During teacher appreciation week, tell a teacher you care
Monday, May 6, begins “Teacher Appreciation Week.” For all the great things teachers do, it should be a year-round event.
As a parent of two, I deeply appreciate everything my kids’ teachers have done for them. It was their teachers who encouraged their reading and writing. It was their teachers who taught them to play music, solve problems and look for answers.
In many cases, children spend more of their waking time in schools with their teachers than they do with their family. Teachers are role models, coaches, cheerleaders and provide a shoulder to cry on when bad things happen. Their care for students extends beyond school walls.
I’ve seen teachers who can barely make ends meet in their own homes, quietly take up a collection amongst themselves to pay for emergency food or lodging for a homeless family whose child is in their classroom. Sadly, in recent events, we’ve even seen teachers lay down their lives to try and protect their students.
Teachers are called upon to make schools safe for your kids and mine. They break up fights, try to stop bullying, make everyone feel safe and keep order in the classroom. For all that, they get sworn at, get (credible) death threats from students and blame from parents when their child doesn’t do well.
As a society, we ask a lot from our teachers. We entrust our most valuable resource – our children and their future – to them. We ask them to educate and motivate young minds and give them guidance.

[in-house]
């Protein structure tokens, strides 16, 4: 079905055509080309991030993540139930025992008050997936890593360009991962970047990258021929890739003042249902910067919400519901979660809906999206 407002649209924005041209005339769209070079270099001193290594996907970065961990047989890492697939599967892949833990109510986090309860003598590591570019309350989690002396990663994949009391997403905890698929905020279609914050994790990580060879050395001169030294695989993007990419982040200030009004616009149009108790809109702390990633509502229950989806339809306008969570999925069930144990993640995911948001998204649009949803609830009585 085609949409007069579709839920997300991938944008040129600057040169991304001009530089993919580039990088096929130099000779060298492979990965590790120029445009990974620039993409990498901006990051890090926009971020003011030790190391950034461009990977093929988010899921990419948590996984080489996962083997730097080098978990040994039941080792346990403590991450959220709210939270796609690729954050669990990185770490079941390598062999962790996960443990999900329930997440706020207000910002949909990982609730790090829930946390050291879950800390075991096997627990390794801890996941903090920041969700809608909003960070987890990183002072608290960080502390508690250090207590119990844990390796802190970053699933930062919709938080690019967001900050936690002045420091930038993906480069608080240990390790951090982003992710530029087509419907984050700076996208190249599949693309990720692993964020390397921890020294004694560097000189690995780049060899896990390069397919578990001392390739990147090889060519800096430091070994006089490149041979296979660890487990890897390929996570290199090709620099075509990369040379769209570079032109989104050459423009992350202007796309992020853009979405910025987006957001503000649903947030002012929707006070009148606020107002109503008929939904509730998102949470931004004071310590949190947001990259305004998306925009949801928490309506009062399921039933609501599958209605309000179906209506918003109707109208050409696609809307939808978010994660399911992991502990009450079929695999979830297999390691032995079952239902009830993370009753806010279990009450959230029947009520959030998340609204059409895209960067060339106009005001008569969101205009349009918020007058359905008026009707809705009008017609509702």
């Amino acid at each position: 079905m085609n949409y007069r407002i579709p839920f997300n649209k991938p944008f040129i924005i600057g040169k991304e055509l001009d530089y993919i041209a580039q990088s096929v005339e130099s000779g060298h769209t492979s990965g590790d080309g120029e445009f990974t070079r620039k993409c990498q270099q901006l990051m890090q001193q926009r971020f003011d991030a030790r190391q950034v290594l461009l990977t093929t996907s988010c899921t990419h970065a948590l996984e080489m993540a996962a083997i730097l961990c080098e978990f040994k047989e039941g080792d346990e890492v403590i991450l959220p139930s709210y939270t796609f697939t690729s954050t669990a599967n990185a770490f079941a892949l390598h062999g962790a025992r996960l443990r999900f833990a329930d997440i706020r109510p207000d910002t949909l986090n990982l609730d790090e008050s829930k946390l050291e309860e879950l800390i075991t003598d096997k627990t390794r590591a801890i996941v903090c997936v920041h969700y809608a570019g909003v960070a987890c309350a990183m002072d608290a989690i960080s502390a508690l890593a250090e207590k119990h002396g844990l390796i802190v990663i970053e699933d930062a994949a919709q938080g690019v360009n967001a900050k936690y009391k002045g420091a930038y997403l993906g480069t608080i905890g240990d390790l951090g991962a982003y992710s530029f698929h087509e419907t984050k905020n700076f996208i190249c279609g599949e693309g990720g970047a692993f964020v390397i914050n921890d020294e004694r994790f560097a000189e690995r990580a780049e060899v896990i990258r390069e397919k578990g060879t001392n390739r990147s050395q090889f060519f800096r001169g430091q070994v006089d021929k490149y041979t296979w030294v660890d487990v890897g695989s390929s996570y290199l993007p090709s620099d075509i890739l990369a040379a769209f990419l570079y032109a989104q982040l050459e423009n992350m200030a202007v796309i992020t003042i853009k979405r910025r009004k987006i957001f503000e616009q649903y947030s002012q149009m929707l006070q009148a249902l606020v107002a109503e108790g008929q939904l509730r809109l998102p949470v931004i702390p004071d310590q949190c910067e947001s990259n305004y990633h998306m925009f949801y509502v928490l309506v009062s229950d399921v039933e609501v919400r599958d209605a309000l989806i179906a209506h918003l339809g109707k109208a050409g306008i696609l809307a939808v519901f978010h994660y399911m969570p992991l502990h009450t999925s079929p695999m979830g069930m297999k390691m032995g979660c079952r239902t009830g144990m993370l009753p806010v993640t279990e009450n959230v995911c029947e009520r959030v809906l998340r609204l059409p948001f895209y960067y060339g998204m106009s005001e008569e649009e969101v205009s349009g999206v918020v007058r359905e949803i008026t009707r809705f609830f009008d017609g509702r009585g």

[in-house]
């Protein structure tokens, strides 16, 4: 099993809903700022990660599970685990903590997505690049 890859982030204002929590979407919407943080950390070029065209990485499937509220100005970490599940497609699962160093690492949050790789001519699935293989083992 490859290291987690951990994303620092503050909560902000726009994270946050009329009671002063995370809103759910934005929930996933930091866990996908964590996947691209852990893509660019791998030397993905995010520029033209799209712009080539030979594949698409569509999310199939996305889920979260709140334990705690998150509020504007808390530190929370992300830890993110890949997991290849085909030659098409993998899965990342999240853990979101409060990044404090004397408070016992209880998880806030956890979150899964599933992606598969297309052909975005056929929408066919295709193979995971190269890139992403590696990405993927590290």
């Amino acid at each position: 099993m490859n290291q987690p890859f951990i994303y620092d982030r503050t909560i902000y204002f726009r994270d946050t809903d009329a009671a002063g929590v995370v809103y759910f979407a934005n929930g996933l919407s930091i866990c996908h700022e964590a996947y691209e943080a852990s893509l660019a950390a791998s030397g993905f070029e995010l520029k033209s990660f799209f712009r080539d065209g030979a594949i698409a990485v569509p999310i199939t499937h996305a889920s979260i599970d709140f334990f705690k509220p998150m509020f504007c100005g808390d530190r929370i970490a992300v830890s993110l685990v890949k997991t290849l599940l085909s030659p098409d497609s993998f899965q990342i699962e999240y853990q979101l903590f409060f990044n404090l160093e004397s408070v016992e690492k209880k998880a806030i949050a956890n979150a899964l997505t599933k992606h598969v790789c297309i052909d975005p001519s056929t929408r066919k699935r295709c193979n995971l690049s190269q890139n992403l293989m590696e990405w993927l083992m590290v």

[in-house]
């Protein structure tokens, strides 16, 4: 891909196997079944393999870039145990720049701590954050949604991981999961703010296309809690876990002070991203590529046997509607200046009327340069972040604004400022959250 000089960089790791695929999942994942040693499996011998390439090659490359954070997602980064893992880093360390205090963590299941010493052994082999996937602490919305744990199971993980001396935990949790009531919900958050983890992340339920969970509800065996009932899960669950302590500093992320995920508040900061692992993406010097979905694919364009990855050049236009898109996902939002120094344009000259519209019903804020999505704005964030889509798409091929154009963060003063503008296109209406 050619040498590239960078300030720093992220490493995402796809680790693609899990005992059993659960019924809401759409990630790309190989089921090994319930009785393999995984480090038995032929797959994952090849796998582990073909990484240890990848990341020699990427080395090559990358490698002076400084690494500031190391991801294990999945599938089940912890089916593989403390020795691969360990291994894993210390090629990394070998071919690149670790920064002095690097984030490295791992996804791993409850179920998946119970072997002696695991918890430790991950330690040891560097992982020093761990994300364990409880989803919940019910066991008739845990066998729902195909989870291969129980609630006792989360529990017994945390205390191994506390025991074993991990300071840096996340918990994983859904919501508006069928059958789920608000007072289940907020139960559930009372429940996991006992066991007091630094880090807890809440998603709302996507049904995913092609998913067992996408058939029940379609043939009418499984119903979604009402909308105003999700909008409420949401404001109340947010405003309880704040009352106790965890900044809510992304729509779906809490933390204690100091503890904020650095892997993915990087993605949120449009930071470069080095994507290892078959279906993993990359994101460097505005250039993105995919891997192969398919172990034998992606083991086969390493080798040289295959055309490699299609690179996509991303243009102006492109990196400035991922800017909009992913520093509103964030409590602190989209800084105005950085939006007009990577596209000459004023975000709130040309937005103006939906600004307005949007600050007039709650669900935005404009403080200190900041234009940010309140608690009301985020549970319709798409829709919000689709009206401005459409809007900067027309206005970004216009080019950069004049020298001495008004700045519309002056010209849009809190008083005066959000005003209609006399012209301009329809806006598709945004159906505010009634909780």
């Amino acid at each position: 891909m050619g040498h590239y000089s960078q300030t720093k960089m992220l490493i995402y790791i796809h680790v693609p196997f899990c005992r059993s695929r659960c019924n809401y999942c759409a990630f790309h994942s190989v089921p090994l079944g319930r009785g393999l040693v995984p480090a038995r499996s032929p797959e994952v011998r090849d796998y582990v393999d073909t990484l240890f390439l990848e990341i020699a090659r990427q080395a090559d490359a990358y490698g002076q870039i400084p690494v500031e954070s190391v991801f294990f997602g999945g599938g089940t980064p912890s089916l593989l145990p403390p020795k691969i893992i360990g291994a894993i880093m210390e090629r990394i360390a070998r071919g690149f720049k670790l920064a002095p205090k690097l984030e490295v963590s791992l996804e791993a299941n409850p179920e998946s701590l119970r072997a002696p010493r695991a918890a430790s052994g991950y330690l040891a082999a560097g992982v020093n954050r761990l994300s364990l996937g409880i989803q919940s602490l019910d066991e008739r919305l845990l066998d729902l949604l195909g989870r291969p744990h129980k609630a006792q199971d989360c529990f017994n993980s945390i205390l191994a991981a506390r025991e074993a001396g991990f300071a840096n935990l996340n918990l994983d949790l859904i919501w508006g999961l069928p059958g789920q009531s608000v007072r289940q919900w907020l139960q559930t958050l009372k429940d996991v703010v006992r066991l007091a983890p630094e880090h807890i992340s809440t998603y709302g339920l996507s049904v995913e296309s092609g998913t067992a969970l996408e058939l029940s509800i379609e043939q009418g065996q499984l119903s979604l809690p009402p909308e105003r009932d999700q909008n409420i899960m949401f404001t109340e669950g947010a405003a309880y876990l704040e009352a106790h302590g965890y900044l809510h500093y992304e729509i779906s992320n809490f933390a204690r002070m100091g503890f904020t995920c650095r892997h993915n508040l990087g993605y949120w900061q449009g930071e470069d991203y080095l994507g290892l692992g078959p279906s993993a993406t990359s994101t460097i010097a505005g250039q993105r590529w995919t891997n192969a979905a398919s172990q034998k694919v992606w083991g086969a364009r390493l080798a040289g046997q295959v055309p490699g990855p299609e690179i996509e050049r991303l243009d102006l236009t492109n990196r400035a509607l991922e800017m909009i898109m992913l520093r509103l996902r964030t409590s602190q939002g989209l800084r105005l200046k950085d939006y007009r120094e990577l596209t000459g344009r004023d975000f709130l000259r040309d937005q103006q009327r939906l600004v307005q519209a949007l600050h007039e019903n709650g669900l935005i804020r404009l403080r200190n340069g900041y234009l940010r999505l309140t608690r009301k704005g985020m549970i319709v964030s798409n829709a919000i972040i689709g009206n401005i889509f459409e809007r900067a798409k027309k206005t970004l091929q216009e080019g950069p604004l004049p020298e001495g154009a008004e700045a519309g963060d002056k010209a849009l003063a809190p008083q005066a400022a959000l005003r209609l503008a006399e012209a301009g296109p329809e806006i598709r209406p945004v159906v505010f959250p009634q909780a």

Yet the hours are long and the pay is low. Many teachers are in the classroom long before the start of the “contract” day and stay long after. Papers, tests and projects don’t grade themselves. It’s done by a teacher and often at home in the evenings and weekends. The stress takes its toll. Statistically, 45 percent of teachers leave the field after only five years.
I’ve heard people say that teachers have it easy with summers off, time off at Christmas and again in spring. The teachers I’ve met spend that time taking classes to renew their teaching license, planning out the next year’s curriculum or working a second job to make ends meet.
Make no mistake about it – teachers love what they do. They do it to make a difference in a child’s life. They do it to see the excitement in a student’s eyes when they “get it.”
Yet for everything our teachers do, they are seldom shown appreciation. This year, show your appreciation. Take a moment to thank the teachers in your life for all they’ve done.